Problem: We can’t offer the lowest price to a potential client.
All businesses know the realistic price they can offer for services. What can you do when you’ve performed a competitive analysis and discovered you cannot compete with the low prices your competitors are predicted to offer?
Solution: While price is a powerful mode of persuasion, it is not the only factor that matters in a proposal. There are many other important steps you can take to produce a winning proposal even when your price isn’t the lowest.
Capture Efforts Make a Difference
Winning a contract begins long before the RFP is released. Start working with the customer during the capture phase of business development so that you can position your company and offer as the best option. When you collaborate with the customer early on, you build confidence in your organization and solution. These factors can persuade the customer to choose your offer, even if it is a higher price.
Pay Attention to Evaluation Criteria
A large part of proposal evaluation provides an overall score based on how well the proposal adheres to criteria established in the RFP. If you create a compliance matrix during proposal development and use it to address each requirement, you will receive a higher score. This shows the customer that you follow instructions and can keep their priorities at the forefront of the engagement. Customer focus often matters more than offering the lowest price.
Offer the Best Value for Price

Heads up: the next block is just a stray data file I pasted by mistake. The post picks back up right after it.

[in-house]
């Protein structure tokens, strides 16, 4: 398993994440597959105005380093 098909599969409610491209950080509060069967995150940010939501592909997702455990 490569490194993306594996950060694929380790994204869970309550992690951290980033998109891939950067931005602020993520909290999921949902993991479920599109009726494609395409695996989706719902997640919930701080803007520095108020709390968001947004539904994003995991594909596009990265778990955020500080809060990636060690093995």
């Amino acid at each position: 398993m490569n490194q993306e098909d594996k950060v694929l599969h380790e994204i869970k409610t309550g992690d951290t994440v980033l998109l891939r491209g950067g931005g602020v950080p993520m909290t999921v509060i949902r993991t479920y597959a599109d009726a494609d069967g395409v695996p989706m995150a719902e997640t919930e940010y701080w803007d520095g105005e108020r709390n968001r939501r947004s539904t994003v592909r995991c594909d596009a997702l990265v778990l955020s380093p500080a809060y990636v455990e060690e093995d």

As you set the final price you can offer, determine which type of buyer the customer is:
- Budget-limited buyers cannot afford the capability they want, will be disappointed, but will spend all available funds.
- Capability-satisfied buyers know their requirements and will purchase a solution that meets their needs at the lowest possible cost. They will resist up-selling.
- Best-value buyers balance price and capability according to their perceptions of value. They constitute most customers in structured markets for complex sales.
Best-value buyers are more inclined to accept higher prices because they understand the value they will get for that price. This allows you to put added focus on benefits of your offer. The customer will recognize those benefits, despite the higher price.
Price will always be a powerful motivator for customers. However, it is not the only factor customers look at when evaluating proposals. When you can’t offer the lowest price, focus on the other aspects of customer focus and proposal development to improve your chances of winning.